“Eating is an agricultural act. We all eat, therefore we all have a stake in it” explained Carroll. There is a live and vibrant local markets movement, but the benefits of buying local is being increasingly offset by food from China.”
Adding to the mix is the deterioration of our rail system that leaves us fully dependent on the truckers. The “Food Miles” issue, of course, creates long distance shipping and adds to our carbon emissions problem. Our food warehouses are on wheels as we’ve adopted a “just in time” delivery system. Food in this system is not secure. Carroll encouraged us to have more local food resources that expend less energy and make us more food secure.
The key to a New England security future security, as Carroll explains, is going to be in grazing. Take care of the grass and soil and the cows will take care of the grazing, meat and dairy.
There is a strong movement towards “Relationship agriculture” which refers to keeping up relationships with farmers and knowing foods’ origin. It also means the protection of open space for farming. There has to be an element of trust. The more that food recalls happen, the more people come over the local markets because it develops mistrust with the industrialized food system. Local markets thrive when there is mistrust in the industrial food chain.
People are losing their connection to our environment when our food mass-market products produce a hamburger that can contain meat from up to seven cows. It gets to be difficult to track the origin. When I hear about our inability to track the origin of food it reminds me of the origin problem that existed with Mad Cow disease. As a reminder of times when society was more connected to its food source, John Carroll explained that during World War II in 1943, 40% of the food originated from homegrown victory gardens in the U.S. and 80% of the food originated from victory gardens in the U.K.
The weird conundrum that Whole Foods faces is that not everybody likes loose food (as opposed to packaged). According to Bill McGowan, Whole Foods Produce and Floral Coordinator, customers say they want loose food, but the reality is that many reach for the convenience of packaged foods. Concerns about food safety in handling become more pressing when viruses are prevalent such as the H1N1 (Swine Flu).
In the organic farming movement, there is a lot of pressure on the regulations of being organic to be more relaxed. If regulations are opened up, it could have a huge impact on the meaning of being organic. As a marketing advantage, mass marketers want the regulations opened up so they can use the word “organic.”
Blueberries, bananas and pineapples are a few of the produce that people buy every day, but they are not environmentally friendly because they travel long distances to reach New England. Blueberries, for example, are grown almost entirely in Chile. Interestingly, Chile exports 99% of its blueberries and they don’t even stock them in their supermarkets, but Americans can’t get enough of those dark blue antioxidants.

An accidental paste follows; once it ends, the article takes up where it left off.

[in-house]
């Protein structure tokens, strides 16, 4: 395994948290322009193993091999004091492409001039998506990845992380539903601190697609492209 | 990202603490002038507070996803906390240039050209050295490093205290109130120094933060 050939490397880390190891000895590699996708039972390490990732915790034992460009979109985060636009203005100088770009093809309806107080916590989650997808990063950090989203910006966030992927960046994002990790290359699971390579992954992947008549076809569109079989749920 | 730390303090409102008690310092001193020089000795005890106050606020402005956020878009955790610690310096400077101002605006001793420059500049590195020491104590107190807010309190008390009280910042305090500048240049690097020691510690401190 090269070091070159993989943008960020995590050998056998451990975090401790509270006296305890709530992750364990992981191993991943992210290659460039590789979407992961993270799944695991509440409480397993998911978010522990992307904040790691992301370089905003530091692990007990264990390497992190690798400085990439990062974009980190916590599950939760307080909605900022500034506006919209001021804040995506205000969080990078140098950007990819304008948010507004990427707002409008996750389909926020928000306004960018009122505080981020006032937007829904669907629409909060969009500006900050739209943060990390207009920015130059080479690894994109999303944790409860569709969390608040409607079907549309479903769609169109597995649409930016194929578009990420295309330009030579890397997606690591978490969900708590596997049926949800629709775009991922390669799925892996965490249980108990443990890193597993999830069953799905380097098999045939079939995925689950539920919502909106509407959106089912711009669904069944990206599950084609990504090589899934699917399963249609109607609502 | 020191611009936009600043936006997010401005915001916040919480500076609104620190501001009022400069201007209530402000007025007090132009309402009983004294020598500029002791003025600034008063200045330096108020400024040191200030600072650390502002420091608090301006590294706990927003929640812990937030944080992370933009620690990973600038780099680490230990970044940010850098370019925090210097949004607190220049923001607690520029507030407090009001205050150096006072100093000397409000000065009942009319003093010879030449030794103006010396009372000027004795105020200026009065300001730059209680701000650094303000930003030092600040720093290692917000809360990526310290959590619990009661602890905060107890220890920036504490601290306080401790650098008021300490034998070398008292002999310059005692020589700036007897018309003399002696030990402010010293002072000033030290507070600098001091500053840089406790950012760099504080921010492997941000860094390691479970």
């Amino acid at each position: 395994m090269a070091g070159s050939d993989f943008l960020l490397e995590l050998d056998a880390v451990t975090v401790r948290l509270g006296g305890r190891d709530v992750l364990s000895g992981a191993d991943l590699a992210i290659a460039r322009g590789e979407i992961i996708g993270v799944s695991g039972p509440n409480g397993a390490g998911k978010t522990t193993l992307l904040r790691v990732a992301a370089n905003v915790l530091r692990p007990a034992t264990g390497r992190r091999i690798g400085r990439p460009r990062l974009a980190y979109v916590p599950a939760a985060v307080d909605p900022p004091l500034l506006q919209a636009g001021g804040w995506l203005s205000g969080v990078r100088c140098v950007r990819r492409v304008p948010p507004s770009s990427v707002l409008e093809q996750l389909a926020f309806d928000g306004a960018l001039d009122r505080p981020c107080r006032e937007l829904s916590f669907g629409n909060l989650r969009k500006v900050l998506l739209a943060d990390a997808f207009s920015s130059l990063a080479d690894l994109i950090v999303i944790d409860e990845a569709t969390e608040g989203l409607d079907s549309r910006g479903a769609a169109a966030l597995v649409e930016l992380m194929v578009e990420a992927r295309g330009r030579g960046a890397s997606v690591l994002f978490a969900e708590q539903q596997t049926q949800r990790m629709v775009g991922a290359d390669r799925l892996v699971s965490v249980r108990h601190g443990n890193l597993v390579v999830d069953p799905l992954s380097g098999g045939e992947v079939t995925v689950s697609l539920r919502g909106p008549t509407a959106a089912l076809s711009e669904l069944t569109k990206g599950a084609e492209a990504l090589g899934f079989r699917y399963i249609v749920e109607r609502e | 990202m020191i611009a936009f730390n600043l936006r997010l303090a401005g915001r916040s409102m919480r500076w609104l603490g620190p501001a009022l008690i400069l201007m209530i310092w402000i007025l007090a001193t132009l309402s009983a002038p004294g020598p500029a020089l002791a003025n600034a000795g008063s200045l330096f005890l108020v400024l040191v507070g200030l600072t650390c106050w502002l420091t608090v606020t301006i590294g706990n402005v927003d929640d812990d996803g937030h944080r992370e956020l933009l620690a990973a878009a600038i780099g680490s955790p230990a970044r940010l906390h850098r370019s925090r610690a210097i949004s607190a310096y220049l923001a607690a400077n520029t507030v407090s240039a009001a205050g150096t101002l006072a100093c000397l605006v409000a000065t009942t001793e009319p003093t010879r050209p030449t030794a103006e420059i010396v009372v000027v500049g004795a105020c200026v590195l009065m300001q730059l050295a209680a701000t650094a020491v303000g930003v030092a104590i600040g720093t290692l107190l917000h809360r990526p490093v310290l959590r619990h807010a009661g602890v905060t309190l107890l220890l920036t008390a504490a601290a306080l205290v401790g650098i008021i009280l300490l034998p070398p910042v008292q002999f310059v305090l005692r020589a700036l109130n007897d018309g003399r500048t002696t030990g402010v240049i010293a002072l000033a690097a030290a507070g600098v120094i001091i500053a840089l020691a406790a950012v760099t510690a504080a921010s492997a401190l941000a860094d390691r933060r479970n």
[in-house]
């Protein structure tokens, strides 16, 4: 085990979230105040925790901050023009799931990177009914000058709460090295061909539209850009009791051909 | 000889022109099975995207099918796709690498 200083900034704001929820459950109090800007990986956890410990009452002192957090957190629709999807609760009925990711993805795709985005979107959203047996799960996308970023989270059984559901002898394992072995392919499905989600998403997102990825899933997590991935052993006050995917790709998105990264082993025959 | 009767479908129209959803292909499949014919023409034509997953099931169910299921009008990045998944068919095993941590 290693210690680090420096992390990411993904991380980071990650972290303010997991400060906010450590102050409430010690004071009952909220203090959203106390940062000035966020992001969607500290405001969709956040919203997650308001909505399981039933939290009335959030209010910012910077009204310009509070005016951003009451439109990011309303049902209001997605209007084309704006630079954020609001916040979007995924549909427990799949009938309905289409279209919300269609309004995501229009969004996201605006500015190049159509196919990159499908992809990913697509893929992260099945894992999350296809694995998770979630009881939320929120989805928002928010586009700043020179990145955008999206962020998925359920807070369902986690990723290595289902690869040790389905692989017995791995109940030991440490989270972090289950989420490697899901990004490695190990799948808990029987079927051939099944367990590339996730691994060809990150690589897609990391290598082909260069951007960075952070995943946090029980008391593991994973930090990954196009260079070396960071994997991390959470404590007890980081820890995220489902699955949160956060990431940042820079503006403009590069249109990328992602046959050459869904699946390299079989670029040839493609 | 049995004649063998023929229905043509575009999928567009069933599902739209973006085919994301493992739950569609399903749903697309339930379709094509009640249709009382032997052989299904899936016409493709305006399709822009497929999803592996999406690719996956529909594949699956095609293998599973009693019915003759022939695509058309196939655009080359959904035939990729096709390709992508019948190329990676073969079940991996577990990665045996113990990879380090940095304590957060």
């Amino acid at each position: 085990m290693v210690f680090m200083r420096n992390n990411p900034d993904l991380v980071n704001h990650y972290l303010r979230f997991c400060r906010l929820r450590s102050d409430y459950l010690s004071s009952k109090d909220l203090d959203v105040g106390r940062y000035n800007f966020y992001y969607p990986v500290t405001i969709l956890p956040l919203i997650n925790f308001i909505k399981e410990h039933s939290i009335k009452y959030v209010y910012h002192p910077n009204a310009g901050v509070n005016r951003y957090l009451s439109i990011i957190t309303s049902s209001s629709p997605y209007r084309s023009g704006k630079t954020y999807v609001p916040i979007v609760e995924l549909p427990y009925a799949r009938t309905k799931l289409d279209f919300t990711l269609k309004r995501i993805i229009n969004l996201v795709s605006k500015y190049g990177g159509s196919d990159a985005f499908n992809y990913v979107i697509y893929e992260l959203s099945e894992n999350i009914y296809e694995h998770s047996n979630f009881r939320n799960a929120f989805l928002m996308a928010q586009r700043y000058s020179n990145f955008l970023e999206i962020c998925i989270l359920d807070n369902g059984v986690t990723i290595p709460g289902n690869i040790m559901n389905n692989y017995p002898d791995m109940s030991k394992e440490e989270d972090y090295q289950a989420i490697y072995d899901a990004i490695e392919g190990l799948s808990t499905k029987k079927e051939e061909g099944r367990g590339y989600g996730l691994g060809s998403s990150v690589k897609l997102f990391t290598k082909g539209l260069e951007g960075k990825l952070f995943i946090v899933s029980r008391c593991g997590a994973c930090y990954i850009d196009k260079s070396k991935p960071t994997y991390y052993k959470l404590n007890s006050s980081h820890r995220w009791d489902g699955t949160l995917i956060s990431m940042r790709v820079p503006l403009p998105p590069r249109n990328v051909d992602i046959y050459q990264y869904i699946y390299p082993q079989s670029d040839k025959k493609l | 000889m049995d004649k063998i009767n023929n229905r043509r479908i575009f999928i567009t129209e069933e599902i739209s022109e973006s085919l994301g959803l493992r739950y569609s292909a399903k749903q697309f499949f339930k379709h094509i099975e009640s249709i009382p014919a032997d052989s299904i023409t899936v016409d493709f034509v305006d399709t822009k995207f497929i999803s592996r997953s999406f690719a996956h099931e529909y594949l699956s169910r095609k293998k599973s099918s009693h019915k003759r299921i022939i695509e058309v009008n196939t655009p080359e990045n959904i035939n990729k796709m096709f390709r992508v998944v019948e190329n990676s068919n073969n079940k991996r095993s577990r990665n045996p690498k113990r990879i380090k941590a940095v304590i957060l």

Most people never think of the origin of produce or flowers. I now know that the bulk of flower supplies come from Columbia.
McGowan stressed the importance of having a trusted food source. Practicing good agricultural practices (GAP) is a driving concern since consumer confidence is a huge. He also mentioned the beauty of the U.K. packaging model that includes a travel code, traceability, and farmer identification. He glowingly described it as, “Retail Love.”
Of big concern is the fact that farmers are competing with the “Cheap Food System.” To have quality food, consumers should be willing to pay a little bit more. The rising cost of land is factored into today’s farming prices. The average American spends 9.5% of their income on food. By contrast, Europeans spend 18 to 23% of their income on food.
Leigh Belanger, a Boston Globe food writer and director of Chef’s Collaborative, focuses on raising awareness and helping chefs because they have an influence on what we eat. One of the programs’ goals is connecting farmers and chefs. In another program, help is offered when chefs wrestle with issues like serving salmon that is farmed in Atlantic farms because customers want it, but it has a terrible ecological impact.
Eating local is a gratifying way to be fed and to feel connected. Belanger encourages us to seek places that subscribe to our values. Eat better, be conscientious and understand it is a valued decision. Ask, “Where is this cow from? Where did this chicken come from?” Build up that element of trust and be politically active by calling your congressman to affect change for better food systems.
We are blessed to have a wide variety of local food, but we get exposed to little of the diversity of food that’s out there. In the case of apples, for example, we are only exposed to 12 varieties when there are 40 available varieties in the New England area, yet there are apples from New Zealand during our prime apple-picking season.
Jennifer Hashley, Director of Tufts New Entry Sustainable Farming Project, explained, “Eating is a political act. Your fork is your vote three times a day. Globally, we are losing 125 acres of farmland per minute. We need to protect open space.”
There is embodied energy in our food.
- Agriculture uses 70% of the world’s water.
- Agriculture uses billions of pounds of pesticides annually.
- The food system is responsible for 1/3 of global greenhouse emissions
With every meal you eat, you have the power to reduce climate change. www.eatlowcarbon.org
Buy local, be your own best chef, plant a garden, and get involved – ask for food labeling … we don’t have laws about cloned animals.
Things got interactive with live audience polling when David Sittenfeld, host of the event, used www.polleverywhere.com to do an on-the-spot survey that was shown on the screen.14ef